McCullough sounds a bit like Scarlet O’Hara when she describes her love for her personal Tara. “It wasn’t the house I loved,” she says. “I was excited about the land. It’s the land. The house is OK, but the property is so special.”
Victoria’s barn houses two world champion Clydesdales, titles won at the Royal Horse Show in Canada and the World Clydesdale Show. It is also home to her two stallions she says are worth their weight in gold. When she is away in Washington for weeks at a time, they are “mothballed,” and when she returns, they are just as wonderful to ride as if she had never been away.
She also eschewed the use of an architect for the barn. “Everybody builds a stable with these stupid roofs that can come off in a hurricane,” she says. “I’ve never figured out why they keep doing the same thing. Why aren’t they evolving? I’m used to fighting, and I want my stable to hold up and fight in a hurricane. So, we built a garrison. It has a flat roof with a mansard top. It has a vee trough, so when the winds cross the top of it, they drop into the vee and shoot up the sides. There’s nothing to pull off.”
McCullough shows off two wild burros she adopted. Part of a herd of 150 that former Vice-President Joe Biden helped save, her two are randomly branded with the initials F and U. “They were in the wholesale authority, which means they were slated to go to Guatemala,” she explains. “I had 12 here in Florida. These two girls were inseparable, and they didn’t want to be part of the other group. What would be the chance of my two being branded FU?”
Nearby is Buddy, a Charolais and Angus hybrid from the Montgomery County Fair in Maryland. He was purchased through a program that guarantees a prepaid college education to the University of Maryland for a lucky recipient. “He put a little girl through college,” she says, ever mindful that she is lucky enough to help others, including the horses she has saved from slaughter.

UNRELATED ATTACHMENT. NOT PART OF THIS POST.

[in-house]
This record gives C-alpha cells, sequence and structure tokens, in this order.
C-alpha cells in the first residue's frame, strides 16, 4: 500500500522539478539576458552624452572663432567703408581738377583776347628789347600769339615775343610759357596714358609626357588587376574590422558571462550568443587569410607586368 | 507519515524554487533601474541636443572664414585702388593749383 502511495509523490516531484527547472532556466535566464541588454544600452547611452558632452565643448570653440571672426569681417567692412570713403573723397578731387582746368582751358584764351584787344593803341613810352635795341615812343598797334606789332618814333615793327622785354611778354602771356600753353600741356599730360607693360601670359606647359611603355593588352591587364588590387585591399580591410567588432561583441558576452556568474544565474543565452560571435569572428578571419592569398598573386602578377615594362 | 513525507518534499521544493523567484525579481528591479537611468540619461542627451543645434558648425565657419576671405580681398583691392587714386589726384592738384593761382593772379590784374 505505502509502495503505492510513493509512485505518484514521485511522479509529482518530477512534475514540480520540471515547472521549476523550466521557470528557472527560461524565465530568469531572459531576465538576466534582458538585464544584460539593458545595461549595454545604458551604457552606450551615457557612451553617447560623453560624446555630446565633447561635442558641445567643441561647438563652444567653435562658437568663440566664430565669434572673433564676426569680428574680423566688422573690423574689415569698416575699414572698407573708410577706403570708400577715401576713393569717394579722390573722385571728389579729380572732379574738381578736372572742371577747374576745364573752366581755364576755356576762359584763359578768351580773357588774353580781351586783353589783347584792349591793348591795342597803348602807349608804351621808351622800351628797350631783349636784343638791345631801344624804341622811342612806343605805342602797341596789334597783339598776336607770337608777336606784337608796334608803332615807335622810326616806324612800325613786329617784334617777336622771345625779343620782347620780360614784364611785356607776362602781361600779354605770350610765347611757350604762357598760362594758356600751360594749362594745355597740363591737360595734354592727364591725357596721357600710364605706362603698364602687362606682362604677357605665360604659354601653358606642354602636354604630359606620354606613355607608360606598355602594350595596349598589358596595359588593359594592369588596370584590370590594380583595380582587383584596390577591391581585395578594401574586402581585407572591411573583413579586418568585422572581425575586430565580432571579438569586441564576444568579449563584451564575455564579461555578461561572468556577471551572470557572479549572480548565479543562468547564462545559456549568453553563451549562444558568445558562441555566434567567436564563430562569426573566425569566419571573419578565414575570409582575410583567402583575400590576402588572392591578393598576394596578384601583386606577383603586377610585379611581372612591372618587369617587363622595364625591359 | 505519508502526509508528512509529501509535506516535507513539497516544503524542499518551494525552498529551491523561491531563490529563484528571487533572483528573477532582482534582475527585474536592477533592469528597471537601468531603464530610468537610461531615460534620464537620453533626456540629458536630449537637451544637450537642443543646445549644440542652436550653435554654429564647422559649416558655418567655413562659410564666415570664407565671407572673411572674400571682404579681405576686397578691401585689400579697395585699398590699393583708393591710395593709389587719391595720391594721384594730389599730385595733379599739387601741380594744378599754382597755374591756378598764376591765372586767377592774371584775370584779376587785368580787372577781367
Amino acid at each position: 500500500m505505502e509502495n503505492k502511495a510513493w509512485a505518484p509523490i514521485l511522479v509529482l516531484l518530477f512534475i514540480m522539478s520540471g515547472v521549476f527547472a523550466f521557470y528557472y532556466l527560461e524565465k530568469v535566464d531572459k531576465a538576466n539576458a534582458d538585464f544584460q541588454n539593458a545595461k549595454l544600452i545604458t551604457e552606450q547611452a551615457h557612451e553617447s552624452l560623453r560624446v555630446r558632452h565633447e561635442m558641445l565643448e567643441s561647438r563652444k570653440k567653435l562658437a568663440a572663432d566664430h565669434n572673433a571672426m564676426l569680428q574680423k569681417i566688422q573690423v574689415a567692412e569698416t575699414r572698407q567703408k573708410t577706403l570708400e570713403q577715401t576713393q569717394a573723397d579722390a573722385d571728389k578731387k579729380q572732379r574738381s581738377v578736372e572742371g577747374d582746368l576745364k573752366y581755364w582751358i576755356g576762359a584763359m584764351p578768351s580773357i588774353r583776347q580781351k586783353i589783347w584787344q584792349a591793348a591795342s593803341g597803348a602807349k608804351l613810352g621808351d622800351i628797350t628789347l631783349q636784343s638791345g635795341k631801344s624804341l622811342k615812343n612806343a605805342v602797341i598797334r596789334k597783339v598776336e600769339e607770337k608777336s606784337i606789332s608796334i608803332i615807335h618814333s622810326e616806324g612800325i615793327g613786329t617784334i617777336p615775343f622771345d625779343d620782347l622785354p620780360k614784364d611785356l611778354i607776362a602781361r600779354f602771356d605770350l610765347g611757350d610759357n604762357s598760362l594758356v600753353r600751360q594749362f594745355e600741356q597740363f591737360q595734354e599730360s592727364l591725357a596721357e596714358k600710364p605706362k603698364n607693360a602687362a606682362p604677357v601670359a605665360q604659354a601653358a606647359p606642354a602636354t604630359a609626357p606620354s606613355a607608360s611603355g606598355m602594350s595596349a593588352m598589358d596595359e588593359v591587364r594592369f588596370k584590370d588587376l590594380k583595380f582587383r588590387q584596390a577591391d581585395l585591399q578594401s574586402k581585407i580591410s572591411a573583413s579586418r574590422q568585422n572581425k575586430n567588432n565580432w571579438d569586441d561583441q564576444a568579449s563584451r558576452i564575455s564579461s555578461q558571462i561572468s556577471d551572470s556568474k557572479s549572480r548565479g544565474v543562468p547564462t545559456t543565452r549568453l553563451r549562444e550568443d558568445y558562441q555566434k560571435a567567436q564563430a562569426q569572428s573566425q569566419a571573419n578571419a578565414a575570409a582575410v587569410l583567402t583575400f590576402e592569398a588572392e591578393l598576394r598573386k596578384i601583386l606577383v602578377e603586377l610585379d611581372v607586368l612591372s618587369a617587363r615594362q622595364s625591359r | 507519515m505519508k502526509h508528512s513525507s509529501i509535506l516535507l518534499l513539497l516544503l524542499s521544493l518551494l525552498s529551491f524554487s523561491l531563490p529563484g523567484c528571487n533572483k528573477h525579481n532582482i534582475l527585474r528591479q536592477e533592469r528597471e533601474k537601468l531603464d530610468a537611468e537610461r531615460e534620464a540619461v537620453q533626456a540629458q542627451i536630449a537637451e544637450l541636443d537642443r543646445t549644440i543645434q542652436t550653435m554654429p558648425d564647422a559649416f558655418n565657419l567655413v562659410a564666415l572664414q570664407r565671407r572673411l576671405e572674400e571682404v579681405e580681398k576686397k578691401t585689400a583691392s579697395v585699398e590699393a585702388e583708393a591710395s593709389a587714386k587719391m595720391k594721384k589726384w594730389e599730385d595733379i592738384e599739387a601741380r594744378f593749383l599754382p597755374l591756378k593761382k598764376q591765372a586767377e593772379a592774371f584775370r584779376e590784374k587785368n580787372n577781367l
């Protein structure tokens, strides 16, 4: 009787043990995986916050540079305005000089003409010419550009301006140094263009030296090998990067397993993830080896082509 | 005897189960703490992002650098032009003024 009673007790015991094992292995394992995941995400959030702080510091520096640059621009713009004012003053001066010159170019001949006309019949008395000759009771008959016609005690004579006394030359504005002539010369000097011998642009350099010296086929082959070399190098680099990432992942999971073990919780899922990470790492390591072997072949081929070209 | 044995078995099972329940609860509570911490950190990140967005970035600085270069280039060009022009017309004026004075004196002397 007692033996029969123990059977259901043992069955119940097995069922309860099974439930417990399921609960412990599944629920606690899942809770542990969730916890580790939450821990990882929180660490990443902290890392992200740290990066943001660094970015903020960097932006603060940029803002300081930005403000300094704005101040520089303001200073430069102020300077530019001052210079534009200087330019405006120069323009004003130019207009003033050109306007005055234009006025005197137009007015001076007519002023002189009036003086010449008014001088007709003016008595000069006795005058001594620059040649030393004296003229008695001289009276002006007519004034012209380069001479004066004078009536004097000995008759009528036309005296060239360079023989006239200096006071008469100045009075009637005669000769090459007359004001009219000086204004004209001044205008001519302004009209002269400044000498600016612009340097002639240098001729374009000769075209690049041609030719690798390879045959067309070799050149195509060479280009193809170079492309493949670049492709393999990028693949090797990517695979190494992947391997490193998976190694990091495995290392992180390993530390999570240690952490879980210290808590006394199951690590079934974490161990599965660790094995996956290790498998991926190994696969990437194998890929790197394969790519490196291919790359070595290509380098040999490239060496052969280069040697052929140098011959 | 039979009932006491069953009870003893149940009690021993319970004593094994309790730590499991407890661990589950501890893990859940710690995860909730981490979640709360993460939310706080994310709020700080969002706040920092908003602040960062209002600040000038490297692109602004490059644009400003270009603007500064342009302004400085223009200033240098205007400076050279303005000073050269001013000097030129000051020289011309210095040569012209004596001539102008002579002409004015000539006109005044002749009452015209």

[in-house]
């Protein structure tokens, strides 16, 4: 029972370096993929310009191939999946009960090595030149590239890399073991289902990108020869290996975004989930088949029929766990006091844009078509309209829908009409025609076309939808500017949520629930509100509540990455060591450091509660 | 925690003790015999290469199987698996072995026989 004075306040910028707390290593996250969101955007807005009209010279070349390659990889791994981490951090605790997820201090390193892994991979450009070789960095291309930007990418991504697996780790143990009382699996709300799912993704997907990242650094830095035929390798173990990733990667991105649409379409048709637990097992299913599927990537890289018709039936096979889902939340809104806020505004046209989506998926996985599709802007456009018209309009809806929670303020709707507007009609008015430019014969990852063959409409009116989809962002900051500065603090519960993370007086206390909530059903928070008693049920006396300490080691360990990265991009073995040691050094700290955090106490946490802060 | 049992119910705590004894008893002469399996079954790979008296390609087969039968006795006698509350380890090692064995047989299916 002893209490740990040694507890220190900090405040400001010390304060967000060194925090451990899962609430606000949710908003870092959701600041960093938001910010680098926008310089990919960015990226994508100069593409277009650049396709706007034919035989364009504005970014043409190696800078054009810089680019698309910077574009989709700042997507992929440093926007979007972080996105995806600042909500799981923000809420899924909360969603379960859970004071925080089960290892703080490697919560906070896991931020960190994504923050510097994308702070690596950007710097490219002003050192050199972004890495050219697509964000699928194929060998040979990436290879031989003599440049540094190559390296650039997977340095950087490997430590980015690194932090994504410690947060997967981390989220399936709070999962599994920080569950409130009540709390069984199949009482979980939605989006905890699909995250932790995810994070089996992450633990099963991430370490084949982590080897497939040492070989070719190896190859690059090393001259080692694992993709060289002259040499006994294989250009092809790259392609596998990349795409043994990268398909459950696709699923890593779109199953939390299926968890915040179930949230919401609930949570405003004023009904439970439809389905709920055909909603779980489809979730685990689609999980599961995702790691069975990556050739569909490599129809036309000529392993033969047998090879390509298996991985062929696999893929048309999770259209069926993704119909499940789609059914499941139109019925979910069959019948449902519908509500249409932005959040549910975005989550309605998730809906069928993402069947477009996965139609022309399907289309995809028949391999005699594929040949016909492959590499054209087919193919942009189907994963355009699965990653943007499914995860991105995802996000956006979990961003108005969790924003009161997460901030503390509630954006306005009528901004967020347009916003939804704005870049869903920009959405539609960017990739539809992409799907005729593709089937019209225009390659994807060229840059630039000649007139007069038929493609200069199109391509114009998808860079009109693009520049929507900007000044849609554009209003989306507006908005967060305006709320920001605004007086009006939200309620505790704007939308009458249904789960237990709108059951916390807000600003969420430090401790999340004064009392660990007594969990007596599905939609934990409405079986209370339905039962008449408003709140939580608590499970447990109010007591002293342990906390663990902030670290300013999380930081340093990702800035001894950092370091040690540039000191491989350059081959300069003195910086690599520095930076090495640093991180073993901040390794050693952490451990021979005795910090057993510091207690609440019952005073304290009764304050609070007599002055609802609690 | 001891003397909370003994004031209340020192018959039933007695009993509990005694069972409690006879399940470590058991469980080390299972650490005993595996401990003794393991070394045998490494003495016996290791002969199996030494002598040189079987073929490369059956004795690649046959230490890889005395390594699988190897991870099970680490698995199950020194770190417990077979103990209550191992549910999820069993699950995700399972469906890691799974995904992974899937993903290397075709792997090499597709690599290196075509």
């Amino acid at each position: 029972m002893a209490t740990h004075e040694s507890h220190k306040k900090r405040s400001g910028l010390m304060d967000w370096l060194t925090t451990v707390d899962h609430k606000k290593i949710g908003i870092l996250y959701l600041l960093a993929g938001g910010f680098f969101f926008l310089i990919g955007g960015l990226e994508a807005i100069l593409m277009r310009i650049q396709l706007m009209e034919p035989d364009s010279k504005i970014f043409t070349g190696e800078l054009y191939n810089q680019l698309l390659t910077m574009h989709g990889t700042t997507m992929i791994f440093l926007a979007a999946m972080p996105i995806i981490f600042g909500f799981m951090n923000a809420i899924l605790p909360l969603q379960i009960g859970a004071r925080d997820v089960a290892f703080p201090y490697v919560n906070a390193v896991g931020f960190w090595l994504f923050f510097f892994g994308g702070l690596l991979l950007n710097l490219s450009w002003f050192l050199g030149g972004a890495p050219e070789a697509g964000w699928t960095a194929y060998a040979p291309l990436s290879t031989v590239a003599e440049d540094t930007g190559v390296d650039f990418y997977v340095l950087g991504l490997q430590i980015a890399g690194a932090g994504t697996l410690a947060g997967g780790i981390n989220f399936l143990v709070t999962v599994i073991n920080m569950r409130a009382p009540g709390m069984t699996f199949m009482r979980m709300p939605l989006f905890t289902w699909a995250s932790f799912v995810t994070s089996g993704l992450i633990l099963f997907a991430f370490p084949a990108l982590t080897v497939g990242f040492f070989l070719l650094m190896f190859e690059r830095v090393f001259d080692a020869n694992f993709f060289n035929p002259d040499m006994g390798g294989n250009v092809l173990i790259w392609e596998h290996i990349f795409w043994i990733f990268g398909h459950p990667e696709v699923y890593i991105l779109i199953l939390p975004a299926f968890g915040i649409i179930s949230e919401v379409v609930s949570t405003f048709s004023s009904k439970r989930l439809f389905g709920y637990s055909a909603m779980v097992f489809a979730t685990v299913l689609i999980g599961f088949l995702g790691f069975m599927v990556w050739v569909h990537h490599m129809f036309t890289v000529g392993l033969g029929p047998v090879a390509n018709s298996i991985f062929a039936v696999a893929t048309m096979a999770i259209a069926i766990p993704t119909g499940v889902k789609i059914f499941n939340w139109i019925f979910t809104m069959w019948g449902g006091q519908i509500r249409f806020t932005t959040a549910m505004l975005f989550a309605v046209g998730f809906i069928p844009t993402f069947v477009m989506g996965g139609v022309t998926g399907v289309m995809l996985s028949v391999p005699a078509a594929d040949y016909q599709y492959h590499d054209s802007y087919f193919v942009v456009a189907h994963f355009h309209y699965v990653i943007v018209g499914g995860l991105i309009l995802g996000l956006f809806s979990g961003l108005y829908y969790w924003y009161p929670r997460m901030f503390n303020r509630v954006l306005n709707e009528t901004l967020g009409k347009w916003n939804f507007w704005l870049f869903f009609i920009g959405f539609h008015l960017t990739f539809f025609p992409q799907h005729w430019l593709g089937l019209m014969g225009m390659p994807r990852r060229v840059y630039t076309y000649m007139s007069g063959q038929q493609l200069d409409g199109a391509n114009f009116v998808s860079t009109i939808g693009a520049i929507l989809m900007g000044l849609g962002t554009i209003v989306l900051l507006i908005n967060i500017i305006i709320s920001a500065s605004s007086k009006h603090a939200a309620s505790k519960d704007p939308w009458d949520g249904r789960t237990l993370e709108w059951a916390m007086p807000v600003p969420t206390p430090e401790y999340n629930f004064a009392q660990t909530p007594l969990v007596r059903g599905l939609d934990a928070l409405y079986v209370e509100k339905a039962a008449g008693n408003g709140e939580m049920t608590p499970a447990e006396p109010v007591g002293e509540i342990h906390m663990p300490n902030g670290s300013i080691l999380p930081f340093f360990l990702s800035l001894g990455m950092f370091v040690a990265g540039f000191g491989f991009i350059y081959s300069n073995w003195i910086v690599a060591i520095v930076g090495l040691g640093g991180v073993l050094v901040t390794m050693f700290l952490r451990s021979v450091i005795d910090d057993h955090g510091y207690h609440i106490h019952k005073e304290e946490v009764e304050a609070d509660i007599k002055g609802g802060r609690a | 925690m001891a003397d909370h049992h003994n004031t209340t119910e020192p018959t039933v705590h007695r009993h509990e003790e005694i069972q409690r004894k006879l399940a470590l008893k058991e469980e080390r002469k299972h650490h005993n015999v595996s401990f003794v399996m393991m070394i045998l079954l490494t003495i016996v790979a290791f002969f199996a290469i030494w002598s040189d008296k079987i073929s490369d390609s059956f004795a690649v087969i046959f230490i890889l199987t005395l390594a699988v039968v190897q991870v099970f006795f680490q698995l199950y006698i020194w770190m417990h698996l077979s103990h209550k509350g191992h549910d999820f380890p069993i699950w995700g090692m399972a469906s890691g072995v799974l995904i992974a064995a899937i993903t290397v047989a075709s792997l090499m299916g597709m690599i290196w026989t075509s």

Of the 10,000-plus horses she has rescued, most are Thoroughbreds. “They are from a little bit of everywhere,” she says. “I usually get them at the auctions, but once I got pretty proficient at that, the very good Thoroughbred trainers called me. From Kansas to Kentucky, I get about 6,000 racehorses a year. One in my barn is a $975,000 yearling from Keeneland that was being sold for slaughter. When the economy takes a hit, if there is any little glitch, hay prices or a drought, then adoption is stymied. It’s all predicated on the economy.”
When it comes to the new administration in Washington, McCullough isn’t sure where President Trump stands on horse slaughter and rescue, but she just received a contract for 5,000 re-homed horses over the next two years to be used for border patrol. Meanwhile, when McCullough goes to Washington, she counts on support from friends like Senator Tom Udall from New Mexico and Florida State Senator Joseph Abruzzo, whom she met at a party in Wellington.
She began educating Abruzzo, who is an animal lover, about equine issues, and he set the wheels in motion for Florida to be the first state to make neglecting or abusing an equine a felony. In 2010, the Florida legislature unanimously passed the Horse Protection Bill, also making it a felony to slaughter horses for personal or commercial use. They helped pass Nicole’s Law, a Florida statute signed in 2009 mandating that children in Florida must wear a helmet when riding. Abruzzo, who became her Washington lobbyist, says McCullough is as good as any top lobbyist (see an interview with Abruzzo and McCullough).
McCullough relies on no fund raising, no website, no press releases. Everything is paid for courtesy of the Davis McCullough Foundation. And the shoe leather on the streets of Washington and the strategy on Capitol Hill? Those are courtesy of Victoria McCullough.
“It’s a chess game,” she says. “Although there are many options, a pathway to victory always exists.”